The isolation of Wallace Stevens

A new biography reveals the poet’s devotion to his vocation. It also reveals his loneliness.
April 13, 2017

Readers familiar with the poet Wallace Stevens (1879–1955) might know “Sunday Morning,” an early poem that rejects biblical faith in favor of “divinity within,” or “High-Toned Old Christian Woman,” which places poetry above faith as the “supreme fiction.” Others might know that when Stevens cleaned out his childhood home in Reading, Pennsylvania, he threw out his Sunday school Bible, reporting later that he was happy to have the silly thing out of the house.

Biographer and poet Paul Mariani sets these pieces and the rest of Stevens’s substantial body of work into a thick and valuable biographical context. Thoroughly researched, carefully documented, and held together with cogent commentary and lyrical descriptions of the poems, the book does justice to Stevens’s achievement and fills out his singular and somewhat secret vocation as a poet.

To his neighbors in Hartford, Con­nec­ticut, Stevens was a Harvard-educated, New York–trained corporate lawyer and insurance executive. But he is remembered today for his achievement as a modernist poet. Mariani places Stevens “among the most important poets of the twentieth and the still-young twenty-first century, sharing a place . . . with Rilke, Yeats and Neruda.” Christian readers have reason to grapple with Stevens not only for the chime and luster of his abstract poems but also for his lifelong, disciplined dedication to the vocation of poetry, the intensity and aim of which might be compared to that of a biblical prophet.

Walter Brueggemann has written that the poetic importance of ancient Israel’s prophets is in their redescribing, reconstruing, and reimagining of human life lived before God. Stevens’s vocation could be described in similar words—but the reference to God would be replaced with his own trust in the unconscious, which, according to Mariani, meant the imagination.

Early in his adult life, Stevens decided that although he needed the daily routines of life in an upper-middle-class suburb and the mundane duties of a respectable job, life would come to him through the pure oxygen of the imagination. In the exercise of imagination Stevens isolated sounds, discovered and rediscovered meanings in words, and refracted and intensified sensory experience.

Like a prophet of Israel, Stevens occupied a lonely place within his society. Most of his acquaintances did not understand his poems. His funeral was a simple service in the chapel of a Hartford funeral home with only a handful of mourners present. One of his insurance company coworkers explained that most of the other employees did not like Stevens. They thought he was aloof and superior.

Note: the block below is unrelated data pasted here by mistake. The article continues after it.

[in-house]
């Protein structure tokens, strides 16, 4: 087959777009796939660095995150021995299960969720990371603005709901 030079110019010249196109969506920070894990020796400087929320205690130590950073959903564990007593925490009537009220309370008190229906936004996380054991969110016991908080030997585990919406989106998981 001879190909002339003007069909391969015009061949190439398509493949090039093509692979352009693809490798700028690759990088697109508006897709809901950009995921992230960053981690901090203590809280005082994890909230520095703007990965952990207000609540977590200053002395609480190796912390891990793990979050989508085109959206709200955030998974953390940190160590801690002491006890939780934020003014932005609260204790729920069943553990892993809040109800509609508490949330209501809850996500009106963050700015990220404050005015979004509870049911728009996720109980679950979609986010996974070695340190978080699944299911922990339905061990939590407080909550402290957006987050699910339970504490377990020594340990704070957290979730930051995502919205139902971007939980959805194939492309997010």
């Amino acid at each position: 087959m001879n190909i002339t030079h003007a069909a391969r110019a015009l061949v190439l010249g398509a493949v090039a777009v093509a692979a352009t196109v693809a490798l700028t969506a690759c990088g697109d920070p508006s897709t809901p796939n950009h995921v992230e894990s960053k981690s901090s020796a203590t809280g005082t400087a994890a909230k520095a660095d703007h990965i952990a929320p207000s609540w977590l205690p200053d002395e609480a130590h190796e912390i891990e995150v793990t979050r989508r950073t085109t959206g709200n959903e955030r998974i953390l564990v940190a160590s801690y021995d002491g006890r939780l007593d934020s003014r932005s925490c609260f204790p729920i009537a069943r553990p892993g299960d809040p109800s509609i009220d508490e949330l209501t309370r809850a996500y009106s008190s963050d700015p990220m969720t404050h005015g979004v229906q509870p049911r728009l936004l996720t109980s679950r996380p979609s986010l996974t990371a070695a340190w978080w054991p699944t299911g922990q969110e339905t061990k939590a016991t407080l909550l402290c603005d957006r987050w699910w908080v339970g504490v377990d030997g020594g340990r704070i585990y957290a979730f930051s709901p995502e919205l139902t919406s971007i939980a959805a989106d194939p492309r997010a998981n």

Stevens’s poetry, while inaccessible to most of the people in his life, was his retreat. In the evenings alone in his study, he could shut out the world around him and create another world: one in harmony with the actual world, one in which he could mediate the darkness of the unconscious through his imagination and write abstract poems that faithfully and fearlessly presented an artistic vision for his age.

“St. Armorer’s Church from the Out­side,” a poem from Stevens’s last volume, describes the walls of a church. Beneath the building, pressed down with time, is an imagined darkness and a stage for the poet’s imagination. Glimpses and flashes of an alternate world appear in his poems. The walls of the church building could be crumbling, but life is not crumbling: “That which is always beginning because it is part / Of that which is always beginning, over and over.” In “American Sublime,” from the same volume, one can hear the poet-priest reaching for the words that might make life worthwhile: “What wine does one drink? / What bread does one eat?”

It should come as no surprise that a poet as philosophically informed and artistically ambitious as Stevens would intersect the concerns and claims of faith, and that his biographer would describe the poet’s inspirations and aims in religious terms. Color, light, and sounds from nature and other places Stevens knew fill his poems. But the memory of childhood Bible readings, sounds of organs, symbols and impressions of Catholic churches, and the quiet hours of a monk’s devotion are there as well.

Describing the last days of the poet’s life, when there were no more poems to be written and a final darkness was about to fall on him, Mariani depicts a man more or less at peace. Stevens told a friend that he did not believe in the God of his childhood but he was not an atheist. A chaplain who visited him saw a copy of the New Testament at the poet’s bedside. A crucifix and a medal of St. Christopher rested on the pillow of his casket, where Stevens had asked them to be placed.

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